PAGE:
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Lecture 6

HUMA 1825 Lecture Notes - Lecture 6: Maximilien Robespierre, Tyrant, Mainspring


Department
Humanities
Course Code
HUMA 1825
Professor
Neil Braganza
Lecture
6

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Afia Muhammad
213684725
HUMA 1825 Study Questions
Robespierre
All page references are to the photocopy of Robespierres text.
1. How does Robespierre try to convince his audience to execute the king without a trial?
The king shouldn't get a trial and he should be executed the points being
that Robespierre brings up is that he says if we remove the king with a trial it will disrupt the
peace and freedom so it basically means instead of executing the king if you give him a trial it is
going to cause disruption in society, because it will create rebellion because tyrants can have
their own supporters so by having their own supporters those supporters can cause a rebellion
that can cause disruption of the peace as well. If we give a tyrant a trial, you're basically saying
justice doesn't matter all that much or so you're basically giving him a second chance
for the trial, this is like an appeal if you lose the first time you're giving him a second chance
which is weakening the justice you're not standing by the first ruling, by overthrowing the king
is an act of rebellion. Those who champion the king rekindle the dispute between despotism and
liberty and they sanction blasphemy of the republic and the people and so by overthrowing the
king those who are with him or for him are going against the prospects of a democracy and so
what that does is it goes against the republic and the people. So by having a trial you are going
against the king, you don't want to support the king you want to do as much as you can to be
against him because of the fact he is a tyrant and so because of that you want to overthrow him
and that's an act of rebellion, its better that way instead of having him go to trial, because were
all just followers of the king so you cannot have him tried since hes the one whose making the
rules and hes not living up to those rules that he made so that's why this has to be done. All the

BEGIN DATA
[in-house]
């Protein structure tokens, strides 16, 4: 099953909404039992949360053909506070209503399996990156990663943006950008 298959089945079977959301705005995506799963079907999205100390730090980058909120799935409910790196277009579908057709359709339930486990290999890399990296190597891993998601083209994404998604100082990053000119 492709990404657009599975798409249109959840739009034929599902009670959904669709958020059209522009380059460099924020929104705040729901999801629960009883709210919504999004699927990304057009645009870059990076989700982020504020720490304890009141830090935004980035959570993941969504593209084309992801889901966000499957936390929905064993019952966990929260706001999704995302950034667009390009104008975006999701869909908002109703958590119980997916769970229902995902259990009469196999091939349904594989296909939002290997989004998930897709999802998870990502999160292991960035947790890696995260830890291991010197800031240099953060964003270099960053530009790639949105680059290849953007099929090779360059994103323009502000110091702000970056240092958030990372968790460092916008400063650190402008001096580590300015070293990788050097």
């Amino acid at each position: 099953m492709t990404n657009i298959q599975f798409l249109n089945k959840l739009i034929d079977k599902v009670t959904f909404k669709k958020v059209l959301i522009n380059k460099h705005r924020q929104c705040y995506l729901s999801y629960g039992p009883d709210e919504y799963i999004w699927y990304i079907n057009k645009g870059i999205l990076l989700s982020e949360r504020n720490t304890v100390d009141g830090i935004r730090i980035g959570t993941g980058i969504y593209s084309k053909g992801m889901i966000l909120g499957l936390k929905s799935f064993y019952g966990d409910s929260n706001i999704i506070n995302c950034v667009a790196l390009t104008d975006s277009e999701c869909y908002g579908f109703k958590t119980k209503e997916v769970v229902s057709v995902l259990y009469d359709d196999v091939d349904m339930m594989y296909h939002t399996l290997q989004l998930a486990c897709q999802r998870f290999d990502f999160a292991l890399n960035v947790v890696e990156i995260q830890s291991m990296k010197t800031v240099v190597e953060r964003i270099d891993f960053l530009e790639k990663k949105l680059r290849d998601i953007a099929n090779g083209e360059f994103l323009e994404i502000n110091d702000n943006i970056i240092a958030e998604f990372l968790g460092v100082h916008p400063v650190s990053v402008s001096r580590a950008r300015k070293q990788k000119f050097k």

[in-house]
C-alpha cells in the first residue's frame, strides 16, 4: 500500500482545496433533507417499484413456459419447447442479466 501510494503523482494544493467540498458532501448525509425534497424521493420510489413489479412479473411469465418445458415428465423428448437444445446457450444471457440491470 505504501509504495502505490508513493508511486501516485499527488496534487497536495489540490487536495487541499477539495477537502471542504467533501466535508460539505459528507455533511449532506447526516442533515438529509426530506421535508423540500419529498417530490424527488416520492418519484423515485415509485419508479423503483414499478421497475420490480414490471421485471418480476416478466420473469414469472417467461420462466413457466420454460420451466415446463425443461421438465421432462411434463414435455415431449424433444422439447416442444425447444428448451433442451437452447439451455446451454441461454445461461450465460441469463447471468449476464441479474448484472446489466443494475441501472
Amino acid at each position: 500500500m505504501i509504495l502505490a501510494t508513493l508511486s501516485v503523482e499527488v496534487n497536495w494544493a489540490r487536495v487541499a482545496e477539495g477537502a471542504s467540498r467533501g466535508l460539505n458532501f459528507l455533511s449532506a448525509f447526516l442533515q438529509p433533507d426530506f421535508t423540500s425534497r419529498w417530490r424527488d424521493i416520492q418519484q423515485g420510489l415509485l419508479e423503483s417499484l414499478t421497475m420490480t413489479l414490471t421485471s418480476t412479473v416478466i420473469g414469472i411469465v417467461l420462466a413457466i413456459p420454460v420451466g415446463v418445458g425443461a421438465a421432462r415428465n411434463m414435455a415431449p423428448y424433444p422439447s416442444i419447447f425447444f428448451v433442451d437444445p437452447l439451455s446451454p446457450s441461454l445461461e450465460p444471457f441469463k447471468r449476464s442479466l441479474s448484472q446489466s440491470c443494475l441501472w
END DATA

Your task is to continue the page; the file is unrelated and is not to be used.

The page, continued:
rules would be in his favor considering he is the one who had made the rules in the first place. If
you give him a trial you are basically giving the tyrant you are basically overturning the trial
because there is a trial and there is going to be other riots and rebellions because of the
supporters. Having a trial is a counter revolutionary idea so it puts the revolution itself which is
a major aspect of the republic it kind of put it in a position where its not as important. A trial is
dangerous and causes rebellion because in a trial you have two sides the acquittal and
the acquitted and you could also be sentenced whereas if he is acquitted what this does he could
be innocent and not be sentenced and that is counter revolutionary. By putting him on trial and
opening up the debate you're exposing damage, the merits of the whole revolution, if the
trial discredits what the revolutionary did than the entire spring that's holding the revolutionary
will fall apart suppressing that opposition so by having a trial and
everything hes doing you're putting it all in jeopardy. It is necessary for executing the king
because if you keep him alive there will always be a hope for the remaining royalist.
2. How does Robespierre describe the goals of the French Revolution? (see pages 110 -
113)
So he says that the goal is people in liberty and poverty and he also says that rule of political
conduct is to relate all the operation to the maintenance of equality and the development of
virtue, virtue is the mainspring of democracy and this virtue can be described as a love for the
homeland or patriotism and this patriotism should be the peoples ambition.
Patriotism necessarily embraces equality because its a love for democracy, which is a public
institution, patriotism which also strengthens the principle of the government because you are
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